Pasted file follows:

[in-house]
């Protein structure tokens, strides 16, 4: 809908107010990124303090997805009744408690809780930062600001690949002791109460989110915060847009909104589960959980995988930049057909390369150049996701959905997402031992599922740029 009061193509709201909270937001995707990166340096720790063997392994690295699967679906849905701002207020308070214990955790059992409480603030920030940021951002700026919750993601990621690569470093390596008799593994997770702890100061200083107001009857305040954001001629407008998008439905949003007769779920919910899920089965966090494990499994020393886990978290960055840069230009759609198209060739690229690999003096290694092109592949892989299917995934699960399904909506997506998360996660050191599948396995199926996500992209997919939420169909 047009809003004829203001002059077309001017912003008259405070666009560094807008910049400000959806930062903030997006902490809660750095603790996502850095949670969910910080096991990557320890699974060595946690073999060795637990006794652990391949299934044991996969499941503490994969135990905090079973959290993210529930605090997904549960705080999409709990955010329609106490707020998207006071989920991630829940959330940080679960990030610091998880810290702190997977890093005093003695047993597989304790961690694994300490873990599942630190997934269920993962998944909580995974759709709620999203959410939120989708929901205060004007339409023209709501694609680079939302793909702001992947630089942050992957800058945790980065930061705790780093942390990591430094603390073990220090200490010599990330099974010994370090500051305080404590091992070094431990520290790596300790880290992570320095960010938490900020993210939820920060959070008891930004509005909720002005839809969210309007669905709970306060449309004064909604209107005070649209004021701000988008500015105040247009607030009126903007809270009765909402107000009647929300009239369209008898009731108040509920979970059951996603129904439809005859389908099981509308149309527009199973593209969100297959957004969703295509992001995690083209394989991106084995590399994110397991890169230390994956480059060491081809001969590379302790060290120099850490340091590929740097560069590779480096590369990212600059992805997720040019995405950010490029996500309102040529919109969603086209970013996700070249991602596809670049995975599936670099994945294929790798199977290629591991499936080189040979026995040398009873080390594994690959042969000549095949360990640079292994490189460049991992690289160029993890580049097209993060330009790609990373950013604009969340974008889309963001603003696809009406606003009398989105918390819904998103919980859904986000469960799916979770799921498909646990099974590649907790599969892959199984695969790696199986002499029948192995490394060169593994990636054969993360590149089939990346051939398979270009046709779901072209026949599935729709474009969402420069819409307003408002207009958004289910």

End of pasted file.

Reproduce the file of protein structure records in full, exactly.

[in-house]
């Protein structure tokens, strides 16, 4: 809908107010990124303090997805009744408690809780930062600001690949002791109460989110915060847009909104589960959980995988930049057909390369150049996701959905997402031992599922740029 009061193509709201909270937001995707990166340096720790063997392994690295699967679906849905701002207020308070214990955790059992409480603030920030940021951002700026919750993601990621690569470093390596008799593994997770702890100061200083107001009857305040954001001629407008998008439905949003007769779920919910899920089965966090494990499994020393886990978290960055840069230009759609198209060739690229690999003096290694092109592949892989299917995934699960399904909506997506998360996660050191599948396995199926996500992209997919939420169909 047009809003004829203001002059077309001017912003008259405070666009560094807008910049400000959806930062903030997006902490809660750095603790996502850095949670969910910080096991990557320890699974060595946690073999060795637990006794652990391949299934044991996969499941503490994969135990905090079973959290993210529930605090997904549960705080999409709990955010329609106490707020998207006071989920991630829940959330940080679960990030610091998880810290702190997977890093005093003695047993597989304790961690694994300490873990599942630190997934269920993962998944909580995974759709709620999203959410939120989708929901205060004007339409023209709501694609680079939302793909702001992947630089942050992957800058945790980065930061705790780093942390990591430094603390073990220090200490010599990330099974010994370090500051305080404590091992070094431990520290790596300790880290992570320095960010938490900020993210939820920060959070008891930004509005909720002005839809969210309007669905709970306060449309004064909604209107005070649209004021701000988008500015105040247009607030009126903007809270009765909402107000009647929300009239369209008898009731108040509920979970059951996603129904439809005859389908099981509308149309527009199973593209969100297959957004969703295509992001995690083209394989991106084995590399994110397991890169230390994956480059060491081809001969590379302790060290120099850490340091590929740097560069590779480096590369990212600059992805997720040019995405950010490029996500309102040529919109969603086209970013996700070249991602596809670049995975599936670099994945294929790798199977290629591991499936080189040979026995040398009873080390594994690959042969000549095949360990640079292994490189460049991992690289160029993890580049097209993060330009790609990373950013604009969340974008889309963001603003696809009406606003009398989105918390819904998103919980859904986000469960799916979770799921498909646990099974590649907790599969892959199984695969790696199986002499029948192995490394060169593994990636054969993360590149089939990346051939398979270009046709779901072209026949599935729709474009969402420069819409307003408002207009958004289910």